Faculty Helping Students Be Successful in Doctoral Education
Repository Posting Date2018-04-18T20:09:14Z
Author(s)Morin, Karen H.
Author DetailsKaren H. Morin, PhD, University of Wisconsin-Milwaukee, Kalamazoo, Michigan, USA
Lead Author Sigma AffliationUpsilon Epsilon
Other Title(s)Doctoral Education Preparation
Level of EvidenceN/A
Background: Increasingly, students are pursing either a research or practice doctorate in nursing. While programs of study may vary, students can encounter obstacles during their program of study that cause consternation for them and faculty teaching them. In fact, faculty often struggle with how to facilitate student success when faced with competing faculty demands. The purpose of this presentation is to review the literature on strategies to enhance student success. This work builds on work conducted in 2005.
Method: Literature [research and theoretical] for the past 10 years was reviewed using CINAHL, Medline, and Education databases. Key words included doctoral student advising, mentoring doctoral students, success in doctoral programs. Dissertations and theses were also accessed, as were seminal works. Reports of research were evaluated using the US. Preventive Services Task Force (1989)
Outcomes: 18 reports of research and 17 non-research publications were retrieved and reviewed. Findings indicate students need help getting started in graduate school in ways that promote success such as comprehensive orientations; establishing connections with people in the department and with the culture of the department; experiencing carefully-constructed advising and mentoring relationships. Having well established advising policies and procedures contributes to student success and should address time involvement, method of communication, response time, documentation of decisions, and role clarification. Programmatic strategies include providing opportunities early immersion in research or practice, Weekly opportunities to interact with faculty, shared congregating areas and programmatic flexibility are equally important. Most research reported employed qualitative or descriptive methods.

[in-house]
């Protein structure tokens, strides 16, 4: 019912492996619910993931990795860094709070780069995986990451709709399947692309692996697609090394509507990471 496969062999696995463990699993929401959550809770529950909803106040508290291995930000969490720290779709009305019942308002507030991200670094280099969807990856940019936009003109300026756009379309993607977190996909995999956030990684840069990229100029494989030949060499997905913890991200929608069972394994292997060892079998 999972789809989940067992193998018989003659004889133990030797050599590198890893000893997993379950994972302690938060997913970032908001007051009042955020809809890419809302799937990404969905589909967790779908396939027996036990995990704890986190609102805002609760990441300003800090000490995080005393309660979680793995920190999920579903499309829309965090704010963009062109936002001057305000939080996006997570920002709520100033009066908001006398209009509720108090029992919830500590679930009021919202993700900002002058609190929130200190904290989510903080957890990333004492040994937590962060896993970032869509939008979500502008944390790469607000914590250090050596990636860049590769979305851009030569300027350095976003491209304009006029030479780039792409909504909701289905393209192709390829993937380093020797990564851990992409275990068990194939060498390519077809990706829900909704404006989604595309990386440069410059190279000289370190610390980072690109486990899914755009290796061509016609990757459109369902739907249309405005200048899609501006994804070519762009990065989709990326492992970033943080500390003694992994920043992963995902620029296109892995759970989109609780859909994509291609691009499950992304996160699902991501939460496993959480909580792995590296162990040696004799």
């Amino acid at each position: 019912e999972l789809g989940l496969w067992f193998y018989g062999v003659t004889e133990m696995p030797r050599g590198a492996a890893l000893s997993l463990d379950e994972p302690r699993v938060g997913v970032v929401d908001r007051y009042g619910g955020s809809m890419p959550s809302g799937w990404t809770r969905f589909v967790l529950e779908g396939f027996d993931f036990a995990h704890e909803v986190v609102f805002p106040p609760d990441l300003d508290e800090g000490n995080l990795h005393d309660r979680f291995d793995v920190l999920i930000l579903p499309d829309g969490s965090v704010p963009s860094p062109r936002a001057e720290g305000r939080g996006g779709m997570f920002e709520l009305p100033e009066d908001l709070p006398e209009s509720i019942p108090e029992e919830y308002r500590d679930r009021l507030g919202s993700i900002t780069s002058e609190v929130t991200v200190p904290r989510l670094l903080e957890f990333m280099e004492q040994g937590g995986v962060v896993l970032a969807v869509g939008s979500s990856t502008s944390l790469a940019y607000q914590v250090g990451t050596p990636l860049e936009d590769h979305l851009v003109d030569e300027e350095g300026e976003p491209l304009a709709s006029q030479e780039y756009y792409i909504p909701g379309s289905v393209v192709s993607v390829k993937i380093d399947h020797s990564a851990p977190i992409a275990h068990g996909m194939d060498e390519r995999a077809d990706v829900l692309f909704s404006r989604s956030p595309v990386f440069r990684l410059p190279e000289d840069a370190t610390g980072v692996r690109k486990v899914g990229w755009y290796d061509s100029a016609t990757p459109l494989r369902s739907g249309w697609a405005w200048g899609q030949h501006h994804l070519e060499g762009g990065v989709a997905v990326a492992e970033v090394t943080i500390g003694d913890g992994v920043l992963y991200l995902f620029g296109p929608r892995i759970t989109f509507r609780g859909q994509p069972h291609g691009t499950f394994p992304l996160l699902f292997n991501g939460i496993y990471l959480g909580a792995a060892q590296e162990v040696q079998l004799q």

Conclusion: The topic of doctoral student success continues to be discussed in the literature. Mentorship received the greatest attention since the previous review of literature in 2005. There are evidence-based strategies available to enhance student success. Faculty are encouraged to employ and continue to evaluate their effectiveness. Conducting multi-site intervention studies is one strategy faculty may wish to consider.